It’s every American’s birthright: the chance to lug an industrial-sized bottle of ranch dressing across a parking lot to their SUV.
But should they have to go to a big-box store like Costco or Sam’s Club to do it?
A federal judge said maybe not.
Now the Federal Trade Commission is siding with a manufacturer that argues it should be free to refuse to sell its giant packages to smaller grocery stores.
Woodman’s Food Market, a chain with stores in Illinois and Wisconsin, last year sued Clorox in federal court, complaining that Clorox will no longer sell Hidden Valley Ranch dressing and other products in the same cheap, large sizes it sells to Costco and Sam’s Club.
Customers prefer the convenience of the larger packages, which the big-box retailers can sell at a lower unit cost, it said. Sam’s Club, for example, offers a gallon jug of Daily Chef ranch dressing for a penny-pinching $7.17.
U.S. District Judge Stephen Crocker earlier this year denied Clorox’s attempt to toss the case. By declining to sell twin packs of 40-ounce ranch dressing bottles to Woodman’s and instead forcing it to buy single 16-ounce or 32-ounce bottles, Clorox may have engaged in illegal price discrimination that places Woodman’s at an unfair competitive disadvantage, he ruled.
But Clorox has appealed that decision to the Seventh U.S. Circuit of Appeals. And in a court filing supporting that appeal, the FTC writes that “for decades, courts have recognized that manufacturers may decide with whom they will deal and that such choice benefits consumers.”
The law does not “require manufacturers to sell the same package sizes to all buyers who demand them,” it adds.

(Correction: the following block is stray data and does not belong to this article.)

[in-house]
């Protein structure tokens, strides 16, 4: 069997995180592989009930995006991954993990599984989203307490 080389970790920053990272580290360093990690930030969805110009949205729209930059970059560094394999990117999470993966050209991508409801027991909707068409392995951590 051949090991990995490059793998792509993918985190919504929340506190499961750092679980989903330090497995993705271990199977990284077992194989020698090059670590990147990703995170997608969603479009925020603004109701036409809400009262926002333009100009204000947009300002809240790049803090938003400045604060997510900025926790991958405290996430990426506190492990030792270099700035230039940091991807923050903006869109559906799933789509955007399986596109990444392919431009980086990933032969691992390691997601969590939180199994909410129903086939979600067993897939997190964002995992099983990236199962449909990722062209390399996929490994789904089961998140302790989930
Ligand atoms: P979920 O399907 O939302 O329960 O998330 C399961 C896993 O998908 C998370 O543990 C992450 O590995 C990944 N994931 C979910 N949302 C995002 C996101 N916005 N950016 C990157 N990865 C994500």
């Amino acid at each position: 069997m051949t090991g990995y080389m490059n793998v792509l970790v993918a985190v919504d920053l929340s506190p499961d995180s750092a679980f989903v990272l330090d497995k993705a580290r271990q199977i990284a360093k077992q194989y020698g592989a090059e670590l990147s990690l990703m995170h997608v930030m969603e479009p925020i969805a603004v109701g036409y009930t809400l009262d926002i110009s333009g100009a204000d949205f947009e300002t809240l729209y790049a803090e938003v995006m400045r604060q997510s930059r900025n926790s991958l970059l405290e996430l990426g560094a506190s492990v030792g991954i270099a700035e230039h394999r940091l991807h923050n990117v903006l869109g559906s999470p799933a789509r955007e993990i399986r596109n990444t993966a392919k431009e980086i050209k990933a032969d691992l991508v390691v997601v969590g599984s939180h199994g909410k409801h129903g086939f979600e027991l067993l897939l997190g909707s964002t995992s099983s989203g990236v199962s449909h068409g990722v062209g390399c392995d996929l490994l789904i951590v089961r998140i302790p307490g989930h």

Clorox stopped selling giant packs of food-storage bags, cat litter, lighter fluid, bleach and salad dressing to Woodman’s in 2014. When Woodman’s sued, Clorox halted the sale of all of its products to Woodman’s in an attempt to render the lawsuit moot.
Woodman’s did not immediately respond to requests for comment on the FTC’s intervention in the case Friday.
But in its original lawsuit, Woodman’s says its stores “have the overall appearance of a warehouse food retailer, with industrial utility display shelves, products displayed on pallets and inventory stacked in shipping boxes” just like Costco and Sam’s Club, which it says are direct competitors.
Some customers will flee Woodman’s thanks to Clorox’s decision, it says. Others “cannot afford to purchase memberships at retailers like Sam’s Club or Costco” and are therefore unable to buy the giant bottles of ranch dressing and lighter fluid they crave, it argues.
Those customers will have to find the cash or endure just having normal-sized Clorox products.
A ruling in the case isn’t expected until the new year, at the earliest.